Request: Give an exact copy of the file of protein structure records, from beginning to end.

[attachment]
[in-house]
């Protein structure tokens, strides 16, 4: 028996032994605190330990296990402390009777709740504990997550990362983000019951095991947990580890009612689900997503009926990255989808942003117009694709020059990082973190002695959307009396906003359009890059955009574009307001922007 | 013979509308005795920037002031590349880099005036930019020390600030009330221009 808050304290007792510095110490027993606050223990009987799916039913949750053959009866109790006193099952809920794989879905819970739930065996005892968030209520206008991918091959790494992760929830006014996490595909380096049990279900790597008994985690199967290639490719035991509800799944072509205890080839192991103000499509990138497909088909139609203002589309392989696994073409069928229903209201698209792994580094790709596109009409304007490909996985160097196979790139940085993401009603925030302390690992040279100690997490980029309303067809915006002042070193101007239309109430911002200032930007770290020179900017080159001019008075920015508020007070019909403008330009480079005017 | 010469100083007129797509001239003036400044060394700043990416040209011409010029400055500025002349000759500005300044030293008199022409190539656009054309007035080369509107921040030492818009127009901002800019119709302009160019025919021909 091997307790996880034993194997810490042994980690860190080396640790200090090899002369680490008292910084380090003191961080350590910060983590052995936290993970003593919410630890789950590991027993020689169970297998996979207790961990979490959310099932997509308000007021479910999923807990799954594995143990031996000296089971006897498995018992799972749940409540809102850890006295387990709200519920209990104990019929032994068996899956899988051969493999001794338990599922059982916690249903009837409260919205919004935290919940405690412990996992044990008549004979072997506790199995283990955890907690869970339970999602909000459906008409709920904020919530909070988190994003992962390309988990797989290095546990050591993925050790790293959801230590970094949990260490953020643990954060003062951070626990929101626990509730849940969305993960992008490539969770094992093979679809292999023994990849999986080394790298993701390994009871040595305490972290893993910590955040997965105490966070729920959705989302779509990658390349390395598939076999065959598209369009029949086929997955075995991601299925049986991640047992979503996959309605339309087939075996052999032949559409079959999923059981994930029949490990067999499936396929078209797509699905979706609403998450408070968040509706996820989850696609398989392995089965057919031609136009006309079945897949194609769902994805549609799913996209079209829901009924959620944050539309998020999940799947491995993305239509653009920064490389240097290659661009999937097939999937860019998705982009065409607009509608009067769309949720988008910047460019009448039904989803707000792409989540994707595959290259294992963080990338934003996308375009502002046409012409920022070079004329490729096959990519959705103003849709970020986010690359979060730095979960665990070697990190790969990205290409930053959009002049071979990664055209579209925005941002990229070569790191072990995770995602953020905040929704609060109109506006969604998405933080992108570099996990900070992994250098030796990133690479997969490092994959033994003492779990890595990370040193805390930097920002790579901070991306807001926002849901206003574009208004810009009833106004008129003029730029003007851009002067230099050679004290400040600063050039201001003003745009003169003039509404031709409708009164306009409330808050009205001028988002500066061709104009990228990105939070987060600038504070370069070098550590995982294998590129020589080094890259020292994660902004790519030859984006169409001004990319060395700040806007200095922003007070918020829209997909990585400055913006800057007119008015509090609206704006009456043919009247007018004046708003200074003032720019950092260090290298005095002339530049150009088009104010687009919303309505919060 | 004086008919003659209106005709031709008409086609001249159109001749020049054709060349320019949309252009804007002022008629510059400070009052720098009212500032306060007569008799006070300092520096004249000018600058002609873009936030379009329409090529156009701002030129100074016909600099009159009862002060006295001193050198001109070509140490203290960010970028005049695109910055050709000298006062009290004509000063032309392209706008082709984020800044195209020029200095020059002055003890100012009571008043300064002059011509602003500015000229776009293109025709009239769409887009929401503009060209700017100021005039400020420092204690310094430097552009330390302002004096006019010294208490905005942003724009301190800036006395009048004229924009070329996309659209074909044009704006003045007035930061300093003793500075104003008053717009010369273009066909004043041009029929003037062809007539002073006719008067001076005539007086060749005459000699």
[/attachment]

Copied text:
[in-house]
């Protein structure tokens, strides 16, 4: 028996032994605190330990296990402390009777709740504990997550990362983000019951095991947990580890009612689900997503009926990255989808942003117009694709020059990082973190002695959307009396906003359009890059955009574009307001922007 | 013979509308005795920037002031590349880099005036930019020390600030009330221009 808050304290007792510095110490027993606050223990009987799916039913949750053959009866109790006193099952809920794989879905819970739930065996005892968030209520206008991918091959790494992760929830006014996490595909380096049990279900790597008994985690199967290639490719035991509800799944072509205890080839192991103000499509990138497909088909139609203002589309392989696994073409069928229903209201698209792994580094790709596109009409304007490909996985160097196979790139940085993401009603925030302390690992040279100690997490980029309303067809915006002042070193101007239309109430911002200032930007770290020179900017080159001019008075920015508020007070019909403008330009480079005017 | 010469100083007129797509001239003036400044060394700043990416040209011409010029400055500025002349000759500005300044030293008199022409190539656009054309007035080369509107921040030492818009127009901002800019119709302009160019025919021909 091997307790996880034993194997810490042994980690860190080396640790200090090899002369680490008292910084380090003191961080350590910060983590052995936290993970003593919410630890789950590991027993020689169970297998996979207790961990979490959310099932997509308000007021479910999923807990799954594995143990031996000296089971006897498995018992799972749940409540809102850890006295387990709200519920209990104990019929032994068996899956899988051969493999001794338990599922059982916690249903009837409260919205919004935290919940405690412990996992044990008549004979072997506790199995283990955890907690869970339970999602909000459906008409709920904020919530909070988190994003992962390309988990797989290095546990050591993925050790790293959801230590970094949990260490953020643990954060003062951070626990929101626990509730849940969305993960992008490539969770094992093979679809292999023994990849999986080394790298993701390994009871040595305490972290893993910590955040997965105490966070729920959705989302779509990658390349390395598939076999065959598209369009029949086929997955075995991601299925049986991640047992979503996959309605339309087939075996052999032949559409079959999923059981994930029949490990067999499936396929078209797509699905979706609403998450408070968040509706996820989850696609398989392995089965057919031609136009006309079945897949194609769902994805549609799913996209079209829901009924959620944050539309998020999940799947491995993305239509653009920064490389240097290659661009999937097939999937860019998705982009065409607009509608009067769309949720988008910047460019009448039904989803707000792409989540994707595959290259294992963080990338934003996308375009502002046409012409920022070079004329490729096959990519959705103003849709970020986010690359979060730095979960665990070697990190790969990205290409930053959009002049071979990664055209579209925005941002990229070569790191072990995770995602953020905040929704609060109109506006969604998405933080992108570099996990900070992994250098030796990133690479997969490092994959033994003492779990890595990370040193805390930097920002790579901070991306807001926002849901206003574009208004810009009833106004008129003029730029003007851009002067230099050679004290400040600063050039201001003003745009003169003039509404031709409708009164306009409330808050009205001028988002500066061709104009990228990105939070987060600038504070370069070098550590995982294998590129020589080094890259020292994660902004790519030859984006169409001004990319060395700040806007200095922003007070918020829209997909990585400055913006800057007119008015509090609206704006009456043919009247007018004046708003200074003032720019950092260090290298005095002339530049150009088009104010687009919303309505919060 | 004086008919003659209106005709031709008409086609001249159109001749020049054709060349320019949309252009804007002022008629510059400070009052720098009212500032306060007569008799006070300092520096004249000018600058002609873009936030379009329409090529156009701002030129100074016909600099009159009862002060006295001193050198001109070509140490203290960010970028005049695109910055050709000298006062009290004509000063032309392209706008082709984020800044195209020029200095020059002055003890100012009571008043300064002059011509602003500015000229776009293109025709009239769409887009929401503009060209700017100021005039400020420092204690310094430097552009330390302002004096006019010294208490905005942003724009301190800036006395009048004229924009070329996309659209074909044009704006003045007035930061300093003793500075104003008053717009010369273009066909004043041009029929003037062809007539002073006719008067001076005539007086060749005459000699």